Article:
Courtesy of NBC / "Parks and Recreation"
This might be entirely self-indulgent, but let me have a moment. I wrote a lot this week about Valentine's dinners and such
, but, thanks in large part to "Parks and Recreation," the day before V-Day is a day for ladies to celebrate the other ladies in their lives. It's Galentine's Day, friends.
This year, I want to take some time to celebrate all of the fantastic, radical, creative and driven women who have made the past two and a half months in this town a complete inspiration.
There's my editor, Mari Herreras, who sticks up for us when the haters hate
and lets me have the freedom to pursue whatever weird idea comes to my head.
There's my co-worker, Maria Taracena, who has an unbelievable knack for telling other people's stories
and isn't afraid to travel to far away and sometimes dangerous places to get those stories. A fortune cookie told her she'd win a Pulitzer and I'm not one to tell cookies that they're wrong.
There's Liane Hernandez who runs YWCA's cafe, but is also just a badass on her own accord
and is interested in everything from local food sourcing to mass imprisonment issues in the U.S. Someone told me this afternoon that one of the reasons she stays in Tucson is because of people like Liane.
There's Barbara Eiswerth who takes hundreds of thousands of pounds of food that would be thrown away and redistributes it to refugees in need
. She's also committed to educating pretty much anyone who crosses her path with enthusiasm and passion.
There's Linda Ray who has made a name for herself in music criticism—one of the most male-dominated industries I can think of. Despite the field often dismissing female voices, she has a strong one that manages still to be gracious. Her piece on Vox Urbana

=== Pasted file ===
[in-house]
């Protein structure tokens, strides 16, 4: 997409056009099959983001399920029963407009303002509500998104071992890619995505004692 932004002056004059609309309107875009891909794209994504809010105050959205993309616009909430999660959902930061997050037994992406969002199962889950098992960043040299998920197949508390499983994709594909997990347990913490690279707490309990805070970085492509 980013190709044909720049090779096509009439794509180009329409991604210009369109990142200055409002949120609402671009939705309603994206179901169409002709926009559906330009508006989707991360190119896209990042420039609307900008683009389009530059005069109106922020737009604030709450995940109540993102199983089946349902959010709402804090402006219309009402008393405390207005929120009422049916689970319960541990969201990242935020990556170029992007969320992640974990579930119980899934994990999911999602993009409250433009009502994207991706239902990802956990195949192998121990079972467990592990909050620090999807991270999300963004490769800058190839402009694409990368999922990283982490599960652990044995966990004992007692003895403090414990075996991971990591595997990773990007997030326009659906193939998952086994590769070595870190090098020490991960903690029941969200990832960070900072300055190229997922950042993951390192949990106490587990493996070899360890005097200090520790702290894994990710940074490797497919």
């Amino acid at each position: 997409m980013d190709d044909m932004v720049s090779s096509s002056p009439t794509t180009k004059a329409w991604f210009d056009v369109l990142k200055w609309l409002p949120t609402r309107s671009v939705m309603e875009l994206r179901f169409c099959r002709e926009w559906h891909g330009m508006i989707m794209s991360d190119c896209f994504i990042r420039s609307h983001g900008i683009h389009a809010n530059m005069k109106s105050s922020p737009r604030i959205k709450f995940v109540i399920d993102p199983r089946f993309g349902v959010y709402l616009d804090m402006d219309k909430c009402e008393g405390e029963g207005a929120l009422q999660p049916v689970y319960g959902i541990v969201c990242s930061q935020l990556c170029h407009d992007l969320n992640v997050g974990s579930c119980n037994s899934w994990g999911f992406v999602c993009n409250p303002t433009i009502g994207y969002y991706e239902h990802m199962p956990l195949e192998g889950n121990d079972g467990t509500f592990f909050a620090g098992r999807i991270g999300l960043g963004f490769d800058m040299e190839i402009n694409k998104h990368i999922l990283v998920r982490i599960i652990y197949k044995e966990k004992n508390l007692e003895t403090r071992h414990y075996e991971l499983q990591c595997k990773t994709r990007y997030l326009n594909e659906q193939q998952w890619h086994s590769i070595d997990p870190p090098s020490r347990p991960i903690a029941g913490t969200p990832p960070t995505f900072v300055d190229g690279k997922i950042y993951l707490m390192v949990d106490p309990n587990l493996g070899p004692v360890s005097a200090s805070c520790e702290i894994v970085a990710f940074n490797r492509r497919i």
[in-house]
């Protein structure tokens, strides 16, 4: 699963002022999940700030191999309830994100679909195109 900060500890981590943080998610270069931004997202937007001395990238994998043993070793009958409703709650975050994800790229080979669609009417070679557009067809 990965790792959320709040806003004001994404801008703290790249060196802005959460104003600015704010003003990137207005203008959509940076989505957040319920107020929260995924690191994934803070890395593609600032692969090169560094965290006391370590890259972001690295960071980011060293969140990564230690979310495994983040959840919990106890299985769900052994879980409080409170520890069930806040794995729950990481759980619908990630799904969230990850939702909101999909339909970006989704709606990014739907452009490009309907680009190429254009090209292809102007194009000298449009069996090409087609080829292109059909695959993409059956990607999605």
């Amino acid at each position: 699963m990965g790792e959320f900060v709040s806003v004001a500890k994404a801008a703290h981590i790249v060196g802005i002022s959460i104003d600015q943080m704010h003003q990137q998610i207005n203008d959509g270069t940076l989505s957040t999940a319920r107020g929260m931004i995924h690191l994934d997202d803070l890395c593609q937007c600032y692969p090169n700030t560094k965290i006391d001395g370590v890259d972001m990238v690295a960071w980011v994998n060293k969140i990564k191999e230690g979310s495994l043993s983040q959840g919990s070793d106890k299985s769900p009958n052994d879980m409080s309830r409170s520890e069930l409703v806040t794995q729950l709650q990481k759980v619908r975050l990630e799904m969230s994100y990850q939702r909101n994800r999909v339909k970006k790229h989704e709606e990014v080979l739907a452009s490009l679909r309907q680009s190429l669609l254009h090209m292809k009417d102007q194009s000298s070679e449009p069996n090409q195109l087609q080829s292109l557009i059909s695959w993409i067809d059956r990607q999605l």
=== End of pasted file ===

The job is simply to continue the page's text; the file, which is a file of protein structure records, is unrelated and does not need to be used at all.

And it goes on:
is a must-read this week.
There's Rebecca Safford who runs Tap & Bottle with her husband while taking care of a newborn and makes sure women's voices in the beer industry are heard, especially through events like her Women in Craft Beer panel next week
There's the girl that saw me waiting for a table at Miss Saigon alone and offered to have dinner with me. Her name is Jessy and we're friends now thanks to her offer.
I haven't even scratched the surface on every great lady I've met in this town and I can't wait to meet more.
Disclaimer: If you're reading this and feel a surge of men's rights anger bubbling in your gut, know that I've also met a fair amount of cool dudes in this town. You're being validated now and you're also more than welcome to create Manintine's Day where you and all your bros can celebrate each other. That's great. Communities should be supportive of each other. The best way I've heard the difference between the two put is from another of my personal heroes, Allison Karow:
"Think of society as a big ladder with the people who control the resources, labor, money, politics, etc. (people with power) at the top and people with no power at the bottom. People with some power are in the middle. Men are higher up on this ladder than women (see government and income as examples in first world societies, women's health issues in third world societies). When a group that is higher on the ladder tells a group that is lower on the ladder to go away, that is called segregation. When a group that is lower on the ladder tells a group that is above them to go away, that is called 'organizing.' When and ONLY when a group has the initiative to organize can they gain power by helping each other."